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by Mark Elijah Rosenberg
June 17th, 2010

45365, an intimate documentary about a small Ohio town, one of the most beautiful, fascinating, unique feature films of Rooftop’s 2009 season, is now playing at the Anthology Film Archives in New York. The glowing review in The Times called it “a beguiling slice of Midwestern impressionism.” The film also won the award for best doc at SXSW last year.

When we had the New York premiere Rooftop, Bill and Turner Ross stayed out till dawn and fell in the Gowanus Canal while canoeing, then had their dad playing trumpet in a parade down the roof as the rain came down during the snowstorm scene on screen. It was one of the most memorable Rooftop shows we’ve had, and will give you a sense of the spirit of this film.

We also screened the Ross Brothers new short Dinosaur Curtains at Rooftop’s annual “Home Movies” screening on May 29.

45365
at Anthology Film Archives
June 17-24, 2010
32 Second Avenue (at 2nd St.)
New York, NY 10003

My review from last year at Rooftop:
Pre-teen peer pressure, high school heartbreak and adult disillusionment on the football fields, factories, and fair grounds of small town America. A luscious and gritty verite film that captures the mood and melody of Midwest life. Artfully directed by brothers Bill Ross IV & Turner Ross, native sons to Sidney, OH, this amusing and revelatory documentary won the award for Best Documentary at SXSW 2009.

One of the enjoyable challenges of 45365 (a documentary portrait of Sidney, Ohio, made by brothers Bill Ross IV & Turner Ross, native sons) is just how difficult it is to write about. Like the old joke about the dancer asked to explain her dance, to which she replies, “If I could explain it, I wouldn’t go to all the trouble of dancing it.” With a free-form verite film like 45365, the only way to explain it: to describe every luscious and gritty shot, football fields, factories, fist fights and fair grounds; to perform all the flatly fantastic dialogue, pre-teen peer pressure, high school heartbreak, adult disillusionment; to replicate all the parade noise broadcast on local radio, the train rumble that rattles the windows, the melody of Midwest life = to go to all the trouble of making it.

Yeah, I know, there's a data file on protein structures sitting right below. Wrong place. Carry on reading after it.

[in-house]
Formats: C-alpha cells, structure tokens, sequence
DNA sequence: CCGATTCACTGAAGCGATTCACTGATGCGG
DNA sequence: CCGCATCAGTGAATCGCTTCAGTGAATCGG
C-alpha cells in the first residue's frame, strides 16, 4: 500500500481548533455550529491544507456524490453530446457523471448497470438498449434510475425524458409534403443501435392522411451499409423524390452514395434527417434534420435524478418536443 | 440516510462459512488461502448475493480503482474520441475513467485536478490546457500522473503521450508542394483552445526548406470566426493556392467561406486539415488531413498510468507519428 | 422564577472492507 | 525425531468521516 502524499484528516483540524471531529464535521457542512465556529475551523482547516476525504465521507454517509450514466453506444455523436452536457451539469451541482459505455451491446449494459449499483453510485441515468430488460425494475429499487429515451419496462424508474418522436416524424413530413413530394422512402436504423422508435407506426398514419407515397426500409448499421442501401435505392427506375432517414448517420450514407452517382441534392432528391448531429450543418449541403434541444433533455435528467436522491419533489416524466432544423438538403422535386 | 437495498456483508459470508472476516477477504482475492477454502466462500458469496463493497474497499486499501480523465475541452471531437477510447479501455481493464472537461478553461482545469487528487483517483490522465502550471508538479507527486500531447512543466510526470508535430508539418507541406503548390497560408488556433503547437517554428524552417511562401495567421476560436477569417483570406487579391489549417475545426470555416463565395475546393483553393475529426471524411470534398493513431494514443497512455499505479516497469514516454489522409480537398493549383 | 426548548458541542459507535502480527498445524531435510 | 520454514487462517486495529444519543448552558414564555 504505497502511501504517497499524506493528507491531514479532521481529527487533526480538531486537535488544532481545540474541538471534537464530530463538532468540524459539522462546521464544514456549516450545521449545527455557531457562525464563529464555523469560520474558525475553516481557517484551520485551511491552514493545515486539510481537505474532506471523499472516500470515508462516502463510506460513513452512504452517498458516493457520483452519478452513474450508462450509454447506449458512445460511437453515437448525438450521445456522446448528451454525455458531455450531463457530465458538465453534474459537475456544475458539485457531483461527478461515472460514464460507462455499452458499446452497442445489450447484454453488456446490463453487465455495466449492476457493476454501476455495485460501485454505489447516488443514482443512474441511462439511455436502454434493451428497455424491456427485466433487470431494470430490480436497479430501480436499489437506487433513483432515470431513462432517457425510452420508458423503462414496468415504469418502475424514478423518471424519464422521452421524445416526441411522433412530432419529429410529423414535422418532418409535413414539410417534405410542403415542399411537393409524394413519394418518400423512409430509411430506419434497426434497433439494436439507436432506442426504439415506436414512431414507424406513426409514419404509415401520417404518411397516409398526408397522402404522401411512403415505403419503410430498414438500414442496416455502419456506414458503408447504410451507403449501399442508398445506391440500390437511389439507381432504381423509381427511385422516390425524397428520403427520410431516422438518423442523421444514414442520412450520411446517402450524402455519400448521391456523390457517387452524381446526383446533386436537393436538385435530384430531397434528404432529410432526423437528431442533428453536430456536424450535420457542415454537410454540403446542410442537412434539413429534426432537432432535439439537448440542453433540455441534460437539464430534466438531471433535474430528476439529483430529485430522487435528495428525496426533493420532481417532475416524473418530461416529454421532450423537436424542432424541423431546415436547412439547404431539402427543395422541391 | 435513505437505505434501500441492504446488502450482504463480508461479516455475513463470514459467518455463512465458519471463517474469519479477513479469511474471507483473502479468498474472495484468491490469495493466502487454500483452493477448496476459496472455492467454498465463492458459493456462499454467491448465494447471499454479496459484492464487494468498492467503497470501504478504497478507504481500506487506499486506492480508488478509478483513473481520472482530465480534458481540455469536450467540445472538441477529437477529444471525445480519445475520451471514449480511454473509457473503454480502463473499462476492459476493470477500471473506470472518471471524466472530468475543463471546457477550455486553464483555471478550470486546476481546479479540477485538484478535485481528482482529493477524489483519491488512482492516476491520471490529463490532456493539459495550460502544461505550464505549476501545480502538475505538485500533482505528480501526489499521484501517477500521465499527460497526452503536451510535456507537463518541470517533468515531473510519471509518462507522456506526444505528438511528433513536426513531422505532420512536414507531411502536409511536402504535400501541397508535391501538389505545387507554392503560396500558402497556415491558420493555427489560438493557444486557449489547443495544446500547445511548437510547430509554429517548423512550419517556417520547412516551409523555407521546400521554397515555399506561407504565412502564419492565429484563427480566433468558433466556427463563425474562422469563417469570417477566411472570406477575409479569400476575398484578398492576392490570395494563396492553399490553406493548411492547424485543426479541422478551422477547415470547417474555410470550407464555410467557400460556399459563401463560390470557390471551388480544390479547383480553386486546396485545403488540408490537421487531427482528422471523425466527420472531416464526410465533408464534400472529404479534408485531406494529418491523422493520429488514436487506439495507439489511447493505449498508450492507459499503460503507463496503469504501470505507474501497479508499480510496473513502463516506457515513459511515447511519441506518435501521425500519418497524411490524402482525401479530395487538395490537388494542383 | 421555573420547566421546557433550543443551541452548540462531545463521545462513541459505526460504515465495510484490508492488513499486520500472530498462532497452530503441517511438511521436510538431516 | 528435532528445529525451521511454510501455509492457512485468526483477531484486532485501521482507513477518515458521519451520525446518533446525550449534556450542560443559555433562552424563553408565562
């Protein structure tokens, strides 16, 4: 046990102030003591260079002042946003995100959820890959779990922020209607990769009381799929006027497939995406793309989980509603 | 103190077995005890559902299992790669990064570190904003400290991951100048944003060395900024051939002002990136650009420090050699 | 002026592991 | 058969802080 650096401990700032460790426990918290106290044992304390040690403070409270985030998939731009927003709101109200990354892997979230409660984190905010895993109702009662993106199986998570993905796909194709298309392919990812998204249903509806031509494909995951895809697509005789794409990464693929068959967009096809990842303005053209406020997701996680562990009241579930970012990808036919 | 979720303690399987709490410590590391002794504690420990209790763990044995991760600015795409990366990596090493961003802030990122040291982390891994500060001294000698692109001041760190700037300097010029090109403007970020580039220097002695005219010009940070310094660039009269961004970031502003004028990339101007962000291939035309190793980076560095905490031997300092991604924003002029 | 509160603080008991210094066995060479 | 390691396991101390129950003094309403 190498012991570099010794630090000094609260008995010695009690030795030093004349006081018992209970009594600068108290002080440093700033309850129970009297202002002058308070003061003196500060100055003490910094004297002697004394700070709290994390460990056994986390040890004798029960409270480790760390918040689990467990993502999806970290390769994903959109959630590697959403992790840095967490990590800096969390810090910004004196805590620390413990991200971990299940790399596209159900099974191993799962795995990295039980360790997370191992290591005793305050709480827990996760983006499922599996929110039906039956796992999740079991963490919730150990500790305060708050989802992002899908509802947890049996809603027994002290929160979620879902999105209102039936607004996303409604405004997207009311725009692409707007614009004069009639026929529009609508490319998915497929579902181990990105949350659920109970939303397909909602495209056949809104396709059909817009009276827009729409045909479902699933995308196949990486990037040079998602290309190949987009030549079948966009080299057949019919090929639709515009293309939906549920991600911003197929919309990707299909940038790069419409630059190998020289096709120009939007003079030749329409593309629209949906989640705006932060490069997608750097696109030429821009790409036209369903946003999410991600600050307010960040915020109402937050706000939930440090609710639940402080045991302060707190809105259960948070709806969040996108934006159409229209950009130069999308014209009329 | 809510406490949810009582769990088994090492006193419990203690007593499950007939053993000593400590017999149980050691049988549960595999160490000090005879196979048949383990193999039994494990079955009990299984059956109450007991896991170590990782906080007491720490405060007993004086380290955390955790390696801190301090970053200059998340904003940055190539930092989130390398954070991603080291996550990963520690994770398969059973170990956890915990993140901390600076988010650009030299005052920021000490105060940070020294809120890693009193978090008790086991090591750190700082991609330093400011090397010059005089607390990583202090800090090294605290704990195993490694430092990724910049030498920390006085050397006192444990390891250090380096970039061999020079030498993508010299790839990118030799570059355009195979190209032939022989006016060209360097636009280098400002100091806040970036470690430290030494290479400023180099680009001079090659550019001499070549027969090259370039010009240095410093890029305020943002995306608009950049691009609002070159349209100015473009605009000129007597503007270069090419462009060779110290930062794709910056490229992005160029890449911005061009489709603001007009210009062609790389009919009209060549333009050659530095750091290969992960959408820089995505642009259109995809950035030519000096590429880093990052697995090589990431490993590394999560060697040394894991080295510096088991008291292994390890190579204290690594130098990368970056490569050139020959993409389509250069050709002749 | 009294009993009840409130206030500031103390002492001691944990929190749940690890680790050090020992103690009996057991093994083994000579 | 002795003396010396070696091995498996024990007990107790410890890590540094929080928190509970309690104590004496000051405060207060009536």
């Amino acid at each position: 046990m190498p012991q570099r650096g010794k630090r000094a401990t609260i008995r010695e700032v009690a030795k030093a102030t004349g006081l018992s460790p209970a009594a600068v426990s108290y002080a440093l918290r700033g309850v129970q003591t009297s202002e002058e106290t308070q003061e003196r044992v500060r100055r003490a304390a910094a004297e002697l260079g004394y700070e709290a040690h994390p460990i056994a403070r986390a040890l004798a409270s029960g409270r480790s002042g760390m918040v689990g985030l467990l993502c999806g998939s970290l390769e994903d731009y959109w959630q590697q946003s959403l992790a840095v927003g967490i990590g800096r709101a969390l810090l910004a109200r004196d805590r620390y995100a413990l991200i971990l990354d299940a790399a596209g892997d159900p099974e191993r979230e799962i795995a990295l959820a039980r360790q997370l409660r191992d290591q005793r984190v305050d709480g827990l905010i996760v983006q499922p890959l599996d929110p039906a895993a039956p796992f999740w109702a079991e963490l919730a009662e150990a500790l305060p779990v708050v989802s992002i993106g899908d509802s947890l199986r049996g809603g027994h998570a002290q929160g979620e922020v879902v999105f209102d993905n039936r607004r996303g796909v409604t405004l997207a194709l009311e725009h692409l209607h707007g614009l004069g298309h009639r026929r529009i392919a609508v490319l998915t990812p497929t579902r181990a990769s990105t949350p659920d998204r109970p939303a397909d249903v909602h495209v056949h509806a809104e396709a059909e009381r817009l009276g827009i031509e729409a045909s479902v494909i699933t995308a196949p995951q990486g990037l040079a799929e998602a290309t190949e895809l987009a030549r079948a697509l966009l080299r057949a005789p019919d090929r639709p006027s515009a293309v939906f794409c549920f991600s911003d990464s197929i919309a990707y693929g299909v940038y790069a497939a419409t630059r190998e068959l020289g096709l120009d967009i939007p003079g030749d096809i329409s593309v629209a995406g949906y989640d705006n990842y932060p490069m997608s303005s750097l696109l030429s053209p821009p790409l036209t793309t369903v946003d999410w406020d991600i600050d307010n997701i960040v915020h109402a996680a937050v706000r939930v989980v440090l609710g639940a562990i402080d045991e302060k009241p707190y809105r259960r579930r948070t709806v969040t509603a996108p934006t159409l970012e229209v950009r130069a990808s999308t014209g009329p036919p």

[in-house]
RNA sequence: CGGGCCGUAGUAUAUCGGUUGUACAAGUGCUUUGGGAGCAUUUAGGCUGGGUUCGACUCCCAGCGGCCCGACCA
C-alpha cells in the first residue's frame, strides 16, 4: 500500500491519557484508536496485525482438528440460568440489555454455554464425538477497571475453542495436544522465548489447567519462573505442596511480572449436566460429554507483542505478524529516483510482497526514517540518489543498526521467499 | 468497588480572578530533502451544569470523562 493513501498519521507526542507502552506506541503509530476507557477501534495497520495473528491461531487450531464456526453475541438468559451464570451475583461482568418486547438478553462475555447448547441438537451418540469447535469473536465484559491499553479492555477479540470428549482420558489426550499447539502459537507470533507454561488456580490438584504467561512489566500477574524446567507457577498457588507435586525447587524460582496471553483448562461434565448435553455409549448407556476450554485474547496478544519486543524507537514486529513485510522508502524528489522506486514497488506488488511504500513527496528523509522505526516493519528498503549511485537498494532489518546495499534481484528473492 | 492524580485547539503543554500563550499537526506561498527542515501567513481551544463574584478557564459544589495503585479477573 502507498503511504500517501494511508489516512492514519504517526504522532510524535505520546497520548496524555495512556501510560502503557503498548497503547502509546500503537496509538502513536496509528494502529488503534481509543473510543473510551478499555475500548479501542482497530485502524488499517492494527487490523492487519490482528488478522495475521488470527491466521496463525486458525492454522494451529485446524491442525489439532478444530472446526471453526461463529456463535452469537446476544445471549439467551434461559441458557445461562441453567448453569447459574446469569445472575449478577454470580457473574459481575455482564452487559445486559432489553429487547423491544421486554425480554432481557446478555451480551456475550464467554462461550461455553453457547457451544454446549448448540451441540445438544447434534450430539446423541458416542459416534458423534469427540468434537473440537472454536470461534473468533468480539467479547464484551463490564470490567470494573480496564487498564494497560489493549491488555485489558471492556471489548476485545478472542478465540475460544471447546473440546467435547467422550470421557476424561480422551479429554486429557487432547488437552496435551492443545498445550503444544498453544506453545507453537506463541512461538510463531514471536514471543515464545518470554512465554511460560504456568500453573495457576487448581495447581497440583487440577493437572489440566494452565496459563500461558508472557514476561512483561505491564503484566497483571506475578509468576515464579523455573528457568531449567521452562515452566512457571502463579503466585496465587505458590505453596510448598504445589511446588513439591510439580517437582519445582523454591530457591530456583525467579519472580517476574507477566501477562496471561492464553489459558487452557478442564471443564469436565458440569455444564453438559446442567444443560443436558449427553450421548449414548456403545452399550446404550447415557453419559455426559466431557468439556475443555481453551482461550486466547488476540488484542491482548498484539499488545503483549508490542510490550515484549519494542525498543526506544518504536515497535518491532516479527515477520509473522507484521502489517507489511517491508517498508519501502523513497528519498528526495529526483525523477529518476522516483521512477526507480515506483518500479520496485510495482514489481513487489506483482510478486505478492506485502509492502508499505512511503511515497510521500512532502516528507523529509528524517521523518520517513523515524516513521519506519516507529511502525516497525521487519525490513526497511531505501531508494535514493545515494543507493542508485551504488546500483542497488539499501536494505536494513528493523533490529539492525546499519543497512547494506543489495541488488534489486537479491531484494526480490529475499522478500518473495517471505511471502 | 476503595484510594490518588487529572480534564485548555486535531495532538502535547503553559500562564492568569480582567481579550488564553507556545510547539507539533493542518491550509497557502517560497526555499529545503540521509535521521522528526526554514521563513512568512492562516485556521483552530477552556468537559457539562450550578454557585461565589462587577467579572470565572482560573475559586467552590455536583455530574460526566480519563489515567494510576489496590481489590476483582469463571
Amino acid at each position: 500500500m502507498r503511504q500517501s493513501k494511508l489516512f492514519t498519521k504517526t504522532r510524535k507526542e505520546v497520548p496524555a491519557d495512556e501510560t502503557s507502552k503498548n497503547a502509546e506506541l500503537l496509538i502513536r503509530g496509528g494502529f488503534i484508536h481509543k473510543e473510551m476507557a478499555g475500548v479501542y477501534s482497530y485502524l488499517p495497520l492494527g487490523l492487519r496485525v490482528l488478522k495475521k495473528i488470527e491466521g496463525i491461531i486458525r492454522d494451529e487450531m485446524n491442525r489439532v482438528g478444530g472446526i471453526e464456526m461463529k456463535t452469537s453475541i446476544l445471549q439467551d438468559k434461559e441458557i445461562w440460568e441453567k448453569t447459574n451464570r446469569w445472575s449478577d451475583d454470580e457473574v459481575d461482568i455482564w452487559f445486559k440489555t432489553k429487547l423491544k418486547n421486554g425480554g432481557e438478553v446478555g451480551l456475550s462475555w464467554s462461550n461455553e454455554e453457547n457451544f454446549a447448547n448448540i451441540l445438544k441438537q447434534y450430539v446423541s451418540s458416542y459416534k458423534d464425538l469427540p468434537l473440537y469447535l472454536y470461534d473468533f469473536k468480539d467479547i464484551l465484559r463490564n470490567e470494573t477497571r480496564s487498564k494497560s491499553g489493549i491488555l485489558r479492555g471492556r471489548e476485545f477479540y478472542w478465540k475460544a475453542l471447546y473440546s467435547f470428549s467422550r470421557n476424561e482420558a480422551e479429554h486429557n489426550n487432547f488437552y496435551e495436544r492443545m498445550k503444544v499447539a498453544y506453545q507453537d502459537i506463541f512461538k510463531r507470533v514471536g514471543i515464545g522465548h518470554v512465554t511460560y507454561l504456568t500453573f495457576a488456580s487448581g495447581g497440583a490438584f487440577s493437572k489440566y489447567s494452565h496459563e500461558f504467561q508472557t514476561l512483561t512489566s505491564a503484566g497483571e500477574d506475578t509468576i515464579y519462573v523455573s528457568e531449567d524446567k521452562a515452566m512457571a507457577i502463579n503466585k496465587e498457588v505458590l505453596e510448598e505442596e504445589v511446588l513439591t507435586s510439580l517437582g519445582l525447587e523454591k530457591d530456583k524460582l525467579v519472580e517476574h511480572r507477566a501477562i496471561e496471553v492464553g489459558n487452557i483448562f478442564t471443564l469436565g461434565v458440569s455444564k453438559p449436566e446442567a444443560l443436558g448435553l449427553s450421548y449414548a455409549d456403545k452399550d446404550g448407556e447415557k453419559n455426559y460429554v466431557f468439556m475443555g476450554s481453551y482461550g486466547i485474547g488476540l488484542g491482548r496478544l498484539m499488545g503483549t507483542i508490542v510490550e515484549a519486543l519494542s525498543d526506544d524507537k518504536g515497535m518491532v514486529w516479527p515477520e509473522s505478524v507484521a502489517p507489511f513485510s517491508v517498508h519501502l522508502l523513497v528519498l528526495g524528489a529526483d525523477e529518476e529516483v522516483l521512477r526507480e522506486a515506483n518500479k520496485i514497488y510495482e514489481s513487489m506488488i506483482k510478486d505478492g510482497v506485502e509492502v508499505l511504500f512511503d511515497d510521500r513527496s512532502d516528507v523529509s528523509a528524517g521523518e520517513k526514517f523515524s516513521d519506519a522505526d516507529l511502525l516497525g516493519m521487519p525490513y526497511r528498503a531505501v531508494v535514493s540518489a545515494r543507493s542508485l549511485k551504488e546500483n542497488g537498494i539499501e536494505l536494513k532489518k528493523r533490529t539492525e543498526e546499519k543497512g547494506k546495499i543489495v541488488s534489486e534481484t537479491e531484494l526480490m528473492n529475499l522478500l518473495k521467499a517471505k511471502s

Over nine months, the Ross brothers floated through their home town with ghostly freedom and access. There is no voice over, no interviews, no overt story lines. But dramatic scenes coalesce from the quiver between banality and beauty. A table of old ladies dotter on about the home shopping network, unfurling an unexpected vivaciousness. Characters are crafted in chitchat. A cop who cares enough about a convict to leave a note for the guy’s wife. And storylines pop like fireworks, that is, in spontaneous but recurring motifs. A teen who can’t bring herself to break up with the boyfriend who is always on the other end of a cell phone. A guy who can’t bring himself to stay honest, even with his own mother. A high school football team whose best moments are in practice, in the locker room, at video game parties.

45365 captures the plain pathos of a single place like few other films ever do. It is amusing and informative, exciting and realistic, tragic and eternal. But as I said, this synopsis is inadequate. To get at these emotions and ideas, you could live all your life in Sidney, Ohio, or you could see this film.

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About Rooftop Films

Rooftop Films is a New York based non-profit whose mission is to engage diverse communities by showing independent movies in outdoor locations, producing new films, coordinating youth media education, and renting equipment at low cost to artists.

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